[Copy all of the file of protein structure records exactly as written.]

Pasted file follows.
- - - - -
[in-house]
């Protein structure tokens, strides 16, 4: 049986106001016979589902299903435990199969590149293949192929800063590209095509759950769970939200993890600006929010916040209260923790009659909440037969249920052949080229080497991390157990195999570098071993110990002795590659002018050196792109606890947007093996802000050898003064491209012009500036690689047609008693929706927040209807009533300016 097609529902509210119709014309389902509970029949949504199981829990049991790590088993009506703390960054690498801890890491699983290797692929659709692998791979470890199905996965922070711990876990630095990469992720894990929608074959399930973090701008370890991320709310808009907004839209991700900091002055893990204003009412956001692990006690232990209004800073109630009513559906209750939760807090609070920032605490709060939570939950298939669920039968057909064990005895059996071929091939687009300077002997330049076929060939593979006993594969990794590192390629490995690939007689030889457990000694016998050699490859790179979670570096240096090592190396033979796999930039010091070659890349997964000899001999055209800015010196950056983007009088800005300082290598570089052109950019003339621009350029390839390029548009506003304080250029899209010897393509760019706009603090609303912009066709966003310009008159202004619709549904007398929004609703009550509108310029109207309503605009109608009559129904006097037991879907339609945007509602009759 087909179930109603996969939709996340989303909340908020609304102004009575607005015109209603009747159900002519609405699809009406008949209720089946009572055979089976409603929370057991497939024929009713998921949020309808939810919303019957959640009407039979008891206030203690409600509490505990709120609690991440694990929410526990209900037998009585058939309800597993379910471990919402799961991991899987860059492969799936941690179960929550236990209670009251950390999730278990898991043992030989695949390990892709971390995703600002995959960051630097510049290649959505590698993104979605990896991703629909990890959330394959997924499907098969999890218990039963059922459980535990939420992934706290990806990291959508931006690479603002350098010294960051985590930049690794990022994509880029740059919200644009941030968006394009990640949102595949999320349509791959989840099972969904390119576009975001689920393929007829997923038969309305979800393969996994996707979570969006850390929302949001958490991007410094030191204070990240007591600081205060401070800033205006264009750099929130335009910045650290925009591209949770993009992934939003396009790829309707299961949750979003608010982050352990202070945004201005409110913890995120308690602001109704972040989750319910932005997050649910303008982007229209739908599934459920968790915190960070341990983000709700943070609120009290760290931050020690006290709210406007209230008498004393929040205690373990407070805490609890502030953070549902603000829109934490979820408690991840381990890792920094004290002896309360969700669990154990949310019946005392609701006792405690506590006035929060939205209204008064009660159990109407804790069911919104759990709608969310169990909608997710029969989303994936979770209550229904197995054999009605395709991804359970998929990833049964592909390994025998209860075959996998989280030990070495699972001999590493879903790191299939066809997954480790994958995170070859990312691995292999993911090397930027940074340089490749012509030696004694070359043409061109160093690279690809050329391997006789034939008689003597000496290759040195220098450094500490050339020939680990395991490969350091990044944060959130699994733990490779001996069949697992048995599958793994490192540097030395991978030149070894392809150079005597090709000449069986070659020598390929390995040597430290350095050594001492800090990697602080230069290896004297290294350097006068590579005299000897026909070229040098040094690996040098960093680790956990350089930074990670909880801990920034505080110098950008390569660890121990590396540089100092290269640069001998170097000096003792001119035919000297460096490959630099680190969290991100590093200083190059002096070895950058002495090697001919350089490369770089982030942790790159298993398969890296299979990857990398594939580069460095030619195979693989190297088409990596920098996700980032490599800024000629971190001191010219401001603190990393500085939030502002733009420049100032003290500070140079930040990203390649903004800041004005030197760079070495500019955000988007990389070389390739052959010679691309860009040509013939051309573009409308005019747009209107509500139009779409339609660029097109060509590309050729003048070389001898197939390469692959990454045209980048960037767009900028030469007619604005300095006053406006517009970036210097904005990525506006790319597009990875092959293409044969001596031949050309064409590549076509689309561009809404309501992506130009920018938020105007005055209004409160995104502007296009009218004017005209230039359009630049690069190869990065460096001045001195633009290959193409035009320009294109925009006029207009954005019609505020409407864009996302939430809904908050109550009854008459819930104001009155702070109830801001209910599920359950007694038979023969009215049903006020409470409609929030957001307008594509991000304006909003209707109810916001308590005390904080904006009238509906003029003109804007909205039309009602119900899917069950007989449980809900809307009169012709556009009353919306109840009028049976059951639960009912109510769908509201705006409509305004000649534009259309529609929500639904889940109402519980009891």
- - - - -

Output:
[in-house]
């Protein structure tokens, strides 16, 4: 049986106001016979589902299903435990199969590149293949192929800063590209095509759950769970939200993890600006929010916040209260923790009659909440037969249920052949080229080497991390157990195999570098071993110990002795590659002018050196792109606890947007093996802000050898003064491209012009500036690689047609008693929706927040209807009533300016 097609529902509210119709014309389902509970029949949504199981829990049991790590088993009506703390960054690498801890890491699983290797692929659709692998791979470890199905996965922070711990876990630095990469992720894990929608074959399930973090701008370890991320709310808009907004839209991700900091002055893990204003009412956001692990006690232990209004800073109630009513559906209750939760807090609070920032605490709060939570939950298939669920039968057909064990005895059996071929091939687009300077002997330049076929060939593979006993594969990794590192390629490995690939007689030889457990000694016998050699490859790179979670570096240096090592190396033979796999930039010091070659890349997964000899001999055209800015010196950056983007009088800005300082290598570089052109950019003339621009350029390839390029548009506003304080250029899209010897393509760019706009603090609303912009066709966003310009008159202004619709549904007398929004609703009550509108310029109207309503605009109608009559129904006097037991879907339609945007509602009759 087909179930109603996969939709996340989303909340908020609304102004009575607005015109209603009747159900002519609405699809009406008949209720089946009572055979089976409603929370057991497939024929009713998921949020309808939810919303019957959640009407039979008891206030203690409600509490505990709120609690991440694990929410526990209900037998009585058939309800597993379910471990919402799961991991899987860059492969799936941690179960929550236990209670009251950390999730278990898991043992030989695949390990892709971390995703600002995959960051630097510049290649959505590698993104979605990896991703629909990890959330394959997924499907098969999890218990039963059922459980535990939420992934706290990806990291959508931006690479603002350098010294960051985590930049690794990022994509880029740059919200644009941030968006394009990640949102595949999320349509791959989840099972969904390119576009975001689920393929007829997923038969309305979800393969996994996707979570969006850390929302949001958490991007410094030191204070990240007591600081205060401070800033205006264009750099929130335009910045650290925009591209949770993009992934939003396009790829309707299961949750979003608010982050352990202070945004201005409110913890995120308690602001109704972040989750319910932005997050649910303008982007229209739908599934459920968790915190960070341990983000709700943070609120009290760290931050020690006290709210406007209230008498004393929040205690373990407070805490609890502030953070549902603000829109934490979820408690991840381990890792920094004290002896309360969700669990154990949310019946005392609701006792405690506590006035929060939205209204008064009660159990109407804790069911919104759990709608969310169990909608997710029969989303994936979770209550229904197995054999009605395709991804359970998929990833049964592909390994025998209860075959996998989280030990070495699972001999590493879903790191299939066809997954480790994958995170070859990312691995292999993911090397930027940074340089490749012509030696004694070359043409061109160093690279690809050329391997006789034939008689003597000496290759040195220098450094500490050339020939680990395991490969350091990044944060959130699994733990490779001996069949697992048995599958793994490192540097030395991978030149070894392809150079005597090709000449069986070659020598390929390995040597430290350095050594001492800090990697602080230069290896004297290294350097006068590579005299000897026909070229040098040094690996040098960093680790956990350089930074990670909880801990920034505080110098950008390569660890121990590396540089100092290269640069001998170097000096003792001119035919000297460096490959630099680190969290991100590093200083190059002096070895950058002495090697001919350089490369770089982030942790790159298993398969890296299979990857990398594939580069460095030619195979693989190297088409990596920098996700980032490599800024000629971190001191010219401001603190990393500085939030502002733009420049100032003290500070140079930040990203390649903004800041004005030197760079070495500019955000988007990389070389390739052959010679691309860009040509013939051309573009409308005019747009209107509500139009779409339609660029097109060509590309050729003048070389001898197939390469692959990454045209980048960037767009900028030469007619604005300095006053406006517009970036210097904005990525506006790319597009990875092959293409044969001596031949050309064409590549076509689309561009809404309501992506130009920018938020105007005055209004409160995104502007296009009218004017005209230039359009630049690069190869990065460096001045001195633009290959193409035009320009294109925009006029207009954005019609505020409407864009996302939430809904908050109550009854008459819930104001009155702070109830801001209910599920359950007694038979023969009215049903006020409470409609929030957001307008594509991000304006909003209707109810916001308590005390904080904006009238509906003029003109804007909205039309009602119900899917069950007989449980809900809307009169012709556009009353919306109840009028049976059951639960009912109510769908509201705006409509305004000649534009259309529609929500639904889940109402519980009891």